The traditional green bean casserole is a casserole classic and a great example of "dump method" cooking—simply dump a bag of frozen beans in a casserole dish, dump in a can of cream of mushroom soup, dump a can of fried onions on top, and bake. It's certainly not elegant, requires no more skill than operating a can opener.
We thought this classic casserole would be a great way to get started on our week of casserole cooking from Faith Durand's Not Your Mother's Casseroles. Instead of cans, this recipe calls for fresh ingredients—green beans, mushrooms (both fresh white ones and dried wild mushrooms), shallots, and chicken stock. Sure, it requires a little more time than the gloopy, canned original but the butter-sautéed mushrooms, sweet fried shallots, and still-snappy green beans make it worth it.
Trying out this recipes at home immediately had me thinking about Adam's 7-Layer Dip Showdown, wondering if it was worth all of the extra time and effort to replicate something that was created to be a quick and easy, can-based recipe.
But in the end, results were almost identical to the 7-Layer Dip Showdown, the made from scratch Green Bean and Wild Mushroom Casserole with Shallot Topping trumped the Campbell's version.
As always with our Cook the Book feature, we have five (5) copies of Not Your Mother's Casseroles to give away this week.
Adapted from Not Your Mother's Casseroles. Copyright © 2011. Published by Harvard Common Press. Available wherever books are sold. All Rights Reserved.
- 1 1⁄2 pounds fresh or frozen green beans
- 1⁄2 ounce dried wild mushrooms
- 1⁄2 cup boiling water
- 3 tablespoons unsalted butter
- 1⁄2 pound white mushrooms, diced
- 1⁄4 cup all-purpose flour
- 1⁄2 cup low-sodium chicken broth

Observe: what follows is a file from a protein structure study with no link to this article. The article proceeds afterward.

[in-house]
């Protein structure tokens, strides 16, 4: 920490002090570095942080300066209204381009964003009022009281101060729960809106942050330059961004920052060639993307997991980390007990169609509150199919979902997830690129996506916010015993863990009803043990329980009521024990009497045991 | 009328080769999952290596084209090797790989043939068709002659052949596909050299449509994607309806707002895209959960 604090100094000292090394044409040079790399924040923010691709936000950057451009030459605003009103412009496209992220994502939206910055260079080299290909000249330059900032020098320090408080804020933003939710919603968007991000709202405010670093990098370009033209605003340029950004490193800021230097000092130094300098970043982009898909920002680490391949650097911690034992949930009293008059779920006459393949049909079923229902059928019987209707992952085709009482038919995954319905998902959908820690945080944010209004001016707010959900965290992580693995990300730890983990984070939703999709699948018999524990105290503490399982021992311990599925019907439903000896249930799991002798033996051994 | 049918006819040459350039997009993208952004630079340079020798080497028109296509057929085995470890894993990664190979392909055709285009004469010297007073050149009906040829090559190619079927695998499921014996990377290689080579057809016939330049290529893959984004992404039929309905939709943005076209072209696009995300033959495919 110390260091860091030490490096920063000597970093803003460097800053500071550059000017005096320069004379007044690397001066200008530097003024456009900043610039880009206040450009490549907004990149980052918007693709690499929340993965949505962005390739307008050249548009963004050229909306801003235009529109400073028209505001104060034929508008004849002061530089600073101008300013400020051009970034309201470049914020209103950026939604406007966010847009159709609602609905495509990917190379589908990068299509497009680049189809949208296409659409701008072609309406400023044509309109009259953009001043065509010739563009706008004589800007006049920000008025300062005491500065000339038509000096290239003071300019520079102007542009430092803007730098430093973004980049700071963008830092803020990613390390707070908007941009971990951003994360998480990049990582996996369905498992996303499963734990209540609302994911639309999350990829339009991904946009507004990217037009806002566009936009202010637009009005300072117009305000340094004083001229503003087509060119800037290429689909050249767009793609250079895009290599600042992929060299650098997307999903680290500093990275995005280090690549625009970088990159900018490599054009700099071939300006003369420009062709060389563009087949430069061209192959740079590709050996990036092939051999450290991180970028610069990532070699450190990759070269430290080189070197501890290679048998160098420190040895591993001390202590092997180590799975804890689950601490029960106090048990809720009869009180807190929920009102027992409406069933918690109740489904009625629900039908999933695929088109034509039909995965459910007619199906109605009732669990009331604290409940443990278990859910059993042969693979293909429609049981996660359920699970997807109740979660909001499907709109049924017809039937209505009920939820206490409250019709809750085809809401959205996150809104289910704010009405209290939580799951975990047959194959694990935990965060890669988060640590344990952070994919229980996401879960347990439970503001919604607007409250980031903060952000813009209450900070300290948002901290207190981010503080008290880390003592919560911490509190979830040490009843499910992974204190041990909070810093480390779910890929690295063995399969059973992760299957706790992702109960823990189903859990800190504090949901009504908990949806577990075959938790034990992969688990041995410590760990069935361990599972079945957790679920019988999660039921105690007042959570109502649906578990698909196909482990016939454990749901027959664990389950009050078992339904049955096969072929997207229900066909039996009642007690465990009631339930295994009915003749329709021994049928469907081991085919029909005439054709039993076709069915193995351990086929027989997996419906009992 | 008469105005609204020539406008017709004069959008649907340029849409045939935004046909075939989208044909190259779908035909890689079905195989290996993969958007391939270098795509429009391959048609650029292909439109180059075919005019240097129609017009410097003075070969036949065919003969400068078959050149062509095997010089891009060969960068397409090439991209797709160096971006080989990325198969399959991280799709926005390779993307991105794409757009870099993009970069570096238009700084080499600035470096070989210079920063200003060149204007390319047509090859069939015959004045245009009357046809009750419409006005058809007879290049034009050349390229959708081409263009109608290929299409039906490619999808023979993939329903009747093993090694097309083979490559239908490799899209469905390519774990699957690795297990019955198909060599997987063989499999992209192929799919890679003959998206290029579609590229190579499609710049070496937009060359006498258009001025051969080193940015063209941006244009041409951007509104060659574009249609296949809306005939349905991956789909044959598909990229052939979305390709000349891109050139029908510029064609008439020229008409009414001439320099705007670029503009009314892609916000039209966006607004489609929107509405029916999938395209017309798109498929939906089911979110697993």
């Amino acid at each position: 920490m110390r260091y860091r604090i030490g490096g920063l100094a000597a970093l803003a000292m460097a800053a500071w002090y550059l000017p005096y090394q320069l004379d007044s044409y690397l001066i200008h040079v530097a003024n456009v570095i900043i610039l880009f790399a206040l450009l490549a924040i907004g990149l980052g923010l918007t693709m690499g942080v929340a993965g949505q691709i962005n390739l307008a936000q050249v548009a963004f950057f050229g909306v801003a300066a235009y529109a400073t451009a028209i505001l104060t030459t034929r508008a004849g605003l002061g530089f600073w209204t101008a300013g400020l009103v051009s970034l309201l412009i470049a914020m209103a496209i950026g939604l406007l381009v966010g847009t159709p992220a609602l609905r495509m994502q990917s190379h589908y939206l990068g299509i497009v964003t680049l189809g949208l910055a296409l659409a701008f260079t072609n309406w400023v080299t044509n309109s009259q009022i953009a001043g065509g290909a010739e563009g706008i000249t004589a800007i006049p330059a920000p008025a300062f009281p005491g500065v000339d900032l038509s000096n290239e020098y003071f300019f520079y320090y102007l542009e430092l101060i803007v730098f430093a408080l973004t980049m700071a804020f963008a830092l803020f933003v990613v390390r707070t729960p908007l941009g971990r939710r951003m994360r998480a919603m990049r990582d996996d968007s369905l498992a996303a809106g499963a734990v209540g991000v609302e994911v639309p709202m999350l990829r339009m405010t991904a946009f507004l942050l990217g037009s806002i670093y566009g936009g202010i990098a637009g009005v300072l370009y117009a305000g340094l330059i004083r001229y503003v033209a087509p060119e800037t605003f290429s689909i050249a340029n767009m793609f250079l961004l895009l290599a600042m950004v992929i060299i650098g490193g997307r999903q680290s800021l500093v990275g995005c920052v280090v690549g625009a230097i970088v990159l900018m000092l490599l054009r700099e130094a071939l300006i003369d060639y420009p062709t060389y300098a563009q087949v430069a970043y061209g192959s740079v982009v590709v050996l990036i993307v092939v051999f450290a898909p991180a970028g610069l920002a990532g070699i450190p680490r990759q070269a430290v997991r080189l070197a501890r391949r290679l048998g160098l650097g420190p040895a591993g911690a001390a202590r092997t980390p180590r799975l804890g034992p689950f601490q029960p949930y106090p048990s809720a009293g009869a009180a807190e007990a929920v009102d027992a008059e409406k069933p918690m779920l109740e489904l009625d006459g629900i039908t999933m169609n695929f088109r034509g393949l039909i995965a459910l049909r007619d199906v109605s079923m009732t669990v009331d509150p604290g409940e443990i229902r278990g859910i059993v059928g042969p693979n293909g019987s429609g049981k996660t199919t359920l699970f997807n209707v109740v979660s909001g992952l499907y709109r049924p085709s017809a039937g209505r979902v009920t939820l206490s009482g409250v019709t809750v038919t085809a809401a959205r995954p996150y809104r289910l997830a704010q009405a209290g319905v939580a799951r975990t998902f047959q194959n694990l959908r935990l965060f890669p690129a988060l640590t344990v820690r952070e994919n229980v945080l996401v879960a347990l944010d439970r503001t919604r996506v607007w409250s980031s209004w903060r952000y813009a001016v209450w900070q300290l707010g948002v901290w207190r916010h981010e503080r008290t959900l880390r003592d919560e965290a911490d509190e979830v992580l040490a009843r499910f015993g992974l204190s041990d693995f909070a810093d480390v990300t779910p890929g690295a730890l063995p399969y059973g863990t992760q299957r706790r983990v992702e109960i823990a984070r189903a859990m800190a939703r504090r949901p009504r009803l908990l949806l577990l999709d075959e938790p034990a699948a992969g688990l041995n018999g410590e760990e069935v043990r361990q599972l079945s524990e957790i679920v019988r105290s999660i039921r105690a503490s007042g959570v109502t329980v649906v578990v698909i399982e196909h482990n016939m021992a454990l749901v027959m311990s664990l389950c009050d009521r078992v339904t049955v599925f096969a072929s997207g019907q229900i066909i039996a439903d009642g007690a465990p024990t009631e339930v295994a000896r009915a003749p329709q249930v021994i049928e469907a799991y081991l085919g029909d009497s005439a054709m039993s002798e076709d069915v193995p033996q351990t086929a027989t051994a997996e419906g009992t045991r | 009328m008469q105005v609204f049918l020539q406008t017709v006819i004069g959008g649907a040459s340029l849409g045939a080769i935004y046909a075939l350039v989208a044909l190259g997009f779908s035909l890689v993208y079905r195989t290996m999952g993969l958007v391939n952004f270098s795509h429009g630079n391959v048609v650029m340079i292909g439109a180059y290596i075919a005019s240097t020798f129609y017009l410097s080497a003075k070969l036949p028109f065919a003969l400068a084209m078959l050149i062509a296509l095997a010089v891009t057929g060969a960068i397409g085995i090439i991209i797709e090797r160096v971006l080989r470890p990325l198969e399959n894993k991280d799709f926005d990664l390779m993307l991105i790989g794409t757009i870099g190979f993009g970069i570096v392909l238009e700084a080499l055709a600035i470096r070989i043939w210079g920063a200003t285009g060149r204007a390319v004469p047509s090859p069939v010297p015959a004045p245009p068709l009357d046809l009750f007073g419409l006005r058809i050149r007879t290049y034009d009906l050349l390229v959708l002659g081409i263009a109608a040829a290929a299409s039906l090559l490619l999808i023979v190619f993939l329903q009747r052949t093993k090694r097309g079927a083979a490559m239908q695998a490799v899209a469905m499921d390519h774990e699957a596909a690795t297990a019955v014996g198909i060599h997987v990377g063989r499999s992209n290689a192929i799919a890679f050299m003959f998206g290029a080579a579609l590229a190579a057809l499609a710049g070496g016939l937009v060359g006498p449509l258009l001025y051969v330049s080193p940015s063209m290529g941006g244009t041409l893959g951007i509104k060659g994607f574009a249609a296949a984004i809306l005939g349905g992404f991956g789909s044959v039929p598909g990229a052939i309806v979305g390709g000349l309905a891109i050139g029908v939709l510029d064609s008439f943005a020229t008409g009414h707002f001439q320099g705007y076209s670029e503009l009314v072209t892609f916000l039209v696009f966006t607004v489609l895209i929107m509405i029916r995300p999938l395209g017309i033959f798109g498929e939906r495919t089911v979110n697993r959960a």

- 3⁄4 cup milk
- 3⁄4 teaspoon salt
- 1⁄2 teaspoon freshly ground black pepper
- 10 large shallots
- Vegetable oil
Preheat the oven to 350°F. Lightly grease the baking dish with butter or nonstick cooking spray. If using fresh green beans, trim them of their stems. If using frozen, thaw them and drain off any excess water.
Place the dried mushrooms in a small bowl and pour the boiling water over them; let steep to rehydrate.
In a large skillet or sauté pan, melt the butter over medium-high heat. When it foams, add the white mushrooms, spreading them in an even layer. Do not stir or move the mushrooms for 3 to 4 minutes; let them brown. Then toss the mushrooms and cook thoroughly on the other side.
Drain the wild mushrooms, reserving the steeping liquid in the bowl. Add the wild mushrooms to the skillet with the other mushrooms and cook, stirring, for 2 to 3 more minutes.
Add the flour to the mushrooms and stir to coat the mushrooms. Add the mushroom steeping liquid and chicken broth and whisk the liquid to break up any clumps. Stir in the milk and cook, stirring and whisking alternately, until the liquid is slightly thickened.
Take the mushrooms off the heat and stir in the salt, pepper, and green beans. Spread in the prepared casserole dish. (At this point the casserole can be covered and refrigerated for up to 24 hours.)
Peel and finely slice the shallots. Thoroughly wipe out or wash the skillet and heat about 1⁄2 inch of vegetable oil in it over high heat. When it is quite hot but not yet smoking, add the shallots in a thin, even layer. Turn the heat to medium-low and cook for 10 minutes, or until light golden brown. Stir occasionally if necessary to keep the shallots from burning or sticking together.
Remove the shallots from the oil with a slotted spoon and stir half of them into the green bean casserole. Cover with aluminum foil and bake for 50 to 60 minutes.
Spread the remaining fried shallots on top of the green bean casserole. Bake, uncovered, for 5 minutes, or until the topping is crispy. Let stand for 5 minutes, then serve.